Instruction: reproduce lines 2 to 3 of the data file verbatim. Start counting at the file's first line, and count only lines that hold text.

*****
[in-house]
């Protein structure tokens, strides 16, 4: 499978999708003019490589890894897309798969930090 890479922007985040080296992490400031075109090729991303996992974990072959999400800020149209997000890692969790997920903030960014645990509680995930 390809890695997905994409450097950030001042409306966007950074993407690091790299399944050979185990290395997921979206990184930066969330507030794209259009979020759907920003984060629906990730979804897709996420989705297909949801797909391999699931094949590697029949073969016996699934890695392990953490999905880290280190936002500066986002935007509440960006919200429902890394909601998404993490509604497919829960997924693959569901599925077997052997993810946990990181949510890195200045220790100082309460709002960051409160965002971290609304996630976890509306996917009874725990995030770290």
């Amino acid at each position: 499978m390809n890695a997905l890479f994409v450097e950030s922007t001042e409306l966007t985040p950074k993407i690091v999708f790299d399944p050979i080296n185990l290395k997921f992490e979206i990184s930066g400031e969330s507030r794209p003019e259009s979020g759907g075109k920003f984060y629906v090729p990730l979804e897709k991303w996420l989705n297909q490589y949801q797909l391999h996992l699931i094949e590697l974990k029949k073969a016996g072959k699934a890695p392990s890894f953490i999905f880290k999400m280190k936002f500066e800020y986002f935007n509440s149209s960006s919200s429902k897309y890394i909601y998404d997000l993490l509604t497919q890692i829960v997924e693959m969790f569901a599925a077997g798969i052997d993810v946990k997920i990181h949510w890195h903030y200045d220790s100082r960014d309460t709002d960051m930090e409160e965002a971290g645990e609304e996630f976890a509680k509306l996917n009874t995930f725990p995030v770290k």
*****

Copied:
């Protein structure tokens, strides 16, 4: 499978999708003019490589890894897309798969930090 890479922007985040080296992490400031075109090729991303996992974990072959999400800020149209997000890692969790997920903030960014645990509680995930 390809890695997905994409450097950030001042409306966007950074993407690091790299399944050979185990290395997921979206990184930066969330507030794209259009979020759907920003984060629906990730979804897709996420989705297909949801797909391999699931094949590697029949073969016996699934890695392990953490999905880290280190936002500066986002935007509440960006919200429902890394909601998404993490509604497919829960997924693959569901599925077997052997993810946990990181949510890195200045220790100082309460709002960051409160965002971290609304996630976890509306996917009874725990995030770290």
């Amino acid at each position: 499978m390809n890695a997905l890479f994409v450097e950030s922007t001042e409306l966007t985040p950074k993407i690091v999708f790299d399944p050979i080296n185990l290395k997921f992490e979206i990184s930066g400031e969330s507030r794209p003019e259009s979020g759907g075109k920003f984060y629906v090729p990730l979804e897709k991303w996420l989705n297909q490589y949801q797909l391999h996992l699931i094949e590697l974990k029949k073969a016996g072959k699934a890695p392990s890894f953490i999905f880290k999400m280190k936002f500066e800020y986002f935007n509440s149209s960006s919200s429902k897309y890394i909601y998404d997000l993490l509604t497919q890692i829960v997924e693959m969790f569901a599925a077997g798969i052997d993810v946990k997920i990181h949510w890195h903030y200045d220790s100082r960014d309460t709002d960051m930090e409160e965002a971290g645990e609304e996630f976890a509680k509306l996917n009874t995930f725990p995030v770290k």